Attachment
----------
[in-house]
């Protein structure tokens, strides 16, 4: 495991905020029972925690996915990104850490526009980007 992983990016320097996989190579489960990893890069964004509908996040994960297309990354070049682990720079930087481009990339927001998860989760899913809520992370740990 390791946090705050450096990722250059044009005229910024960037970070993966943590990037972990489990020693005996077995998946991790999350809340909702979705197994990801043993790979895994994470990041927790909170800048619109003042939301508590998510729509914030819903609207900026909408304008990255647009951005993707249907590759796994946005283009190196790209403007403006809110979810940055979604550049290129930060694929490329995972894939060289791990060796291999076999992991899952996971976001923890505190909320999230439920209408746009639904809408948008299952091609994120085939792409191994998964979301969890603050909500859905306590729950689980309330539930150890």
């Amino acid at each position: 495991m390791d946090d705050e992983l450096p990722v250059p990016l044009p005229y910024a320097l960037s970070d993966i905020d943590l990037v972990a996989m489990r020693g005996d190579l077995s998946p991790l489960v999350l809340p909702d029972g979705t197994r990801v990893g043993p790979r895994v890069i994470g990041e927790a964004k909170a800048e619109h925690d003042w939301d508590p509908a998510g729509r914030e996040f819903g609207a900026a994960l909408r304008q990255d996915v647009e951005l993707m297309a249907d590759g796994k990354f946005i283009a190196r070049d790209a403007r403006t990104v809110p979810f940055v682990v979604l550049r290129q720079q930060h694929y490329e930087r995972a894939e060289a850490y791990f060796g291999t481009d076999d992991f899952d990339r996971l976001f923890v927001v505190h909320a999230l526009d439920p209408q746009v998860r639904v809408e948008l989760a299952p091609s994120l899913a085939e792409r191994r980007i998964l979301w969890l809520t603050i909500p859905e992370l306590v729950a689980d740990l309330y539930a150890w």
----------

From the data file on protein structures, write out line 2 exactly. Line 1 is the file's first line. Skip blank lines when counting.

């Protein structure tokens, strides 16, 4: 495991905020029972925690996915990104850490526009980007 992983990016320097996989190579489960990893890069964004509908996040994960297309990354070049682990720079930087481009990339927001998860989760899913809520992370740990 390791946090705050450096990722250059044009005229910024960037970070993966943590990037972990489990020693005996077995998946991790999350809340909702979705197994990801043993790979895994994470990041927790909170800048619109003042939301508590998510729509914030819903609207900026909408304008990255647009951005993707249907590759796994946005283009190196790209403007403006809110979810940055979604550049290129930060694929490329995972894939060289791990060796291999076999992991899952996971976001923890505190909320999230439920209408746009639904809408948008299952091609994120085939792409191994998964979301969890603050909500859905306590729950689980309330539930150890």